This is not a poem, but a message.
This is not a poem, but an explanation.
This is not a poem, but a note
to say that,
this is not a poem, and that I have not
eaten any plums, but rather,
this is not a poem, and I will be off-line
tomorrow, so there will be no posting
of poetry for the 26th day of
National Poetry Writing Month.
This is not a poem, but a promise that
even though I will not be posting a poem
tomorrow, I will nevertheless write a poem,
using a pencil, perhaps, or a pen,
or a quill, and I will compose said poem
on the technology most people refer to
This is not a poem, but a promise
that on Sunday, when I return from
my hiatus off-line, I will post
two poems in one day, the poem
I pen on paper on Saturday,
and the poem I compose Sunday
upon my return.
This is not a poem.
Forgive me. It was sweet
and so easy to write.
Tag Archives: William Carlos Williams
This is not a poem, but a message.
OMG. The assignment today from NaPoWriMo was to do a clever little thing called a “golden shovel,” wherein you write a poem for which ALL of the ending words for each line of your poem are taken in total from some other famous poem–so that, a person reading your poem could read the original famous poem by reading only the last words in each line of yours! Crazy. Cool. Thank you Terrence Hayes. But I spent a couple of hours on this baby and realized I had made a grave error! But my grave error ended up being something kind of lovely. I took my favorite poem of all time, John Berryman’s “14” from the book 77 Dream Songs, and instead of ending each line of my poem with all the words in Berryman’s poem (which would have taken forever), I used only the last word in each line of Berryman’s poem, and wrote my poem around those words. But I also discovered I was copping the same form of the original Dream Song–a structure of three sestets, consistent in most all of the two hundred-plus Dream Songs by Berryman, and I was also copping the rhythmic aspects of the poem. Additionally, there were a few other phrases or words stolen from the original. So I ended up with less of a golden shovel and more of a corruption–which is also a cool idea. Take any famous poem or favorite poem and cross out about fifty percent or more of the words. Fill in the blanks with your own words. You end up learning about the various choices poets make–but also are able to mimic with your own words the structural and rhythmic moves of your favorite poet. I liked this golden shovel assignment so much, I had to go back to it. So here is my grand mistake. I recommend reading the original first: John Berryman’s “Dream Song 14.” Following my corruption, keep reading for the correction!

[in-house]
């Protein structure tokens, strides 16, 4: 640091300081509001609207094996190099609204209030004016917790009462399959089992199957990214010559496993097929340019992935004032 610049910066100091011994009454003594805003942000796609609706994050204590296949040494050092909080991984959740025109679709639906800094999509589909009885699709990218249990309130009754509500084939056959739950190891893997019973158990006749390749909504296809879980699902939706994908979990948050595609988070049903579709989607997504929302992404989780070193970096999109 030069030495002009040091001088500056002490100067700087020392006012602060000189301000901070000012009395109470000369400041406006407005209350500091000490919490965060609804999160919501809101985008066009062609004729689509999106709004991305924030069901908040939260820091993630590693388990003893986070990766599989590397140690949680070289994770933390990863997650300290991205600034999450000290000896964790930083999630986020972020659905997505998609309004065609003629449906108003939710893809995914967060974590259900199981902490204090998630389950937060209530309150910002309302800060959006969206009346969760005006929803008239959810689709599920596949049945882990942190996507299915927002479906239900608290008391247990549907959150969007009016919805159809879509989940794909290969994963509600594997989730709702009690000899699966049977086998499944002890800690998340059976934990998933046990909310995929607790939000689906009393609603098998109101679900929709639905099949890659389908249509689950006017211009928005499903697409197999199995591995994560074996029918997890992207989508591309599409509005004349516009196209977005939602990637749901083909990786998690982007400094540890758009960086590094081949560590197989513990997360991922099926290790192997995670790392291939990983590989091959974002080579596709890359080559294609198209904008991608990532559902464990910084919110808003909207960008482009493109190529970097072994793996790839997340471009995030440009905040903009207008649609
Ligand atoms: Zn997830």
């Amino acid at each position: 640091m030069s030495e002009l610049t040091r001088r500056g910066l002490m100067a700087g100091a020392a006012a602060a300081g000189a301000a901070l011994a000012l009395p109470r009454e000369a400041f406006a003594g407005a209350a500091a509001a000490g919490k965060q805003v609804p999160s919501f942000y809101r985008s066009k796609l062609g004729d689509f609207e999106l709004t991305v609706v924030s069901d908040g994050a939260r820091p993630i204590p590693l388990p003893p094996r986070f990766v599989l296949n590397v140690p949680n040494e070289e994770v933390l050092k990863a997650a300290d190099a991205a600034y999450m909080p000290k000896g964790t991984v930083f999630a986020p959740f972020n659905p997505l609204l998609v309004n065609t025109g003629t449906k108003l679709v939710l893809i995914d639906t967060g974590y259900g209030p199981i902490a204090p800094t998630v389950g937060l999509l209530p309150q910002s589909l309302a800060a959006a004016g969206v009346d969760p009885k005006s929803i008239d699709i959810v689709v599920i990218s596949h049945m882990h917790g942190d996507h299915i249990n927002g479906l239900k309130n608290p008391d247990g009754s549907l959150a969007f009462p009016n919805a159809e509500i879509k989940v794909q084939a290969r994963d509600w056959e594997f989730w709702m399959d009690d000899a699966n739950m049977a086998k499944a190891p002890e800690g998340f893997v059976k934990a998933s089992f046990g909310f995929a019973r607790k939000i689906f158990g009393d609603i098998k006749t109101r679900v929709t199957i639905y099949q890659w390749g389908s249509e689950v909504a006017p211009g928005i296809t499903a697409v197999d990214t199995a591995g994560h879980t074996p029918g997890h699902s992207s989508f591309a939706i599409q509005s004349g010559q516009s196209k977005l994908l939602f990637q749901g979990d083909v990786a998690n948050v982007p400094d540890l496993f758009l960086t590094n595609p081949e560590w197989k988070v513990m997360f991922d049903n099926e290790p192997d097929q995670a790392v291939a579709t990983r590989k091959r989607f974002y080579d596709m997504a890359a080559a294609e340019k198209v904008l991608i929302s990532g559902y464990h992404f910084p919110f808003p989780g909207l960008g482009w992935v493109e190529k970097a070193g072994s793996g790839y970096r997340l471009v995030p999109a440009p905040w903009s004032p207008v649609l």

Life, Friends, is a Golden Shovel (A Corruption)
–after John Berryman
Life, friends, is a golden shovel, or at least, they tell me so.
It moves, and grows, reaches and yearns,
digs or scoops for that which we yearn,
and whatever it finds it lifts and carries, oh boy,
(unceasingly) only to reveal we’re bored
and we get no
Satisfaction. Despite the treasures found, no
satisfaction, because we are too easily bored.
Neighbors watch me,
Students watch me, as I shovel them literature,
Friends watch me, appear to have minor gripes
but nothing like achilles,
with that whole tendon arrangement, watching me.
And sometimes the golden shovel becomes a drag
scooping up after the dog
after several days of neglect and inattention, away
goes all the debris and refuge and blind aspiration, leaving
some trail: tail, wag.
So Much Depends Upon (A Correction)
–after William Carlos Williams
I’m not so
blind, not so much
that anything depends
in any significant way upon
good or bad weather, a
catastrophe in tooth and claw, red,
carried away, as they say, in a wheelbarrow,
for those who prefer their donuts lightly glazed,
or not. I simply need someone to be with,
someone with whom I can dance in the rain,
holding five gallon buckets out for water
under a gray Oregon spring sky, beside
me through thickness, thinness, the
clouds all the while turning a white
blind eye to the cavorting barnyard chickens.
(after William Carlos Williams again)
I have mixed
out the blue notes
that you sang
in the chorus
you probably intended
they were terrible
and so far out.
Note: Dear reader, you can probably tell I’m cheating. I’ve got to write 10 poems in 6 days to reach my goal of 100 poems in a year. There may be more of these thieving shenanigans. Apologies.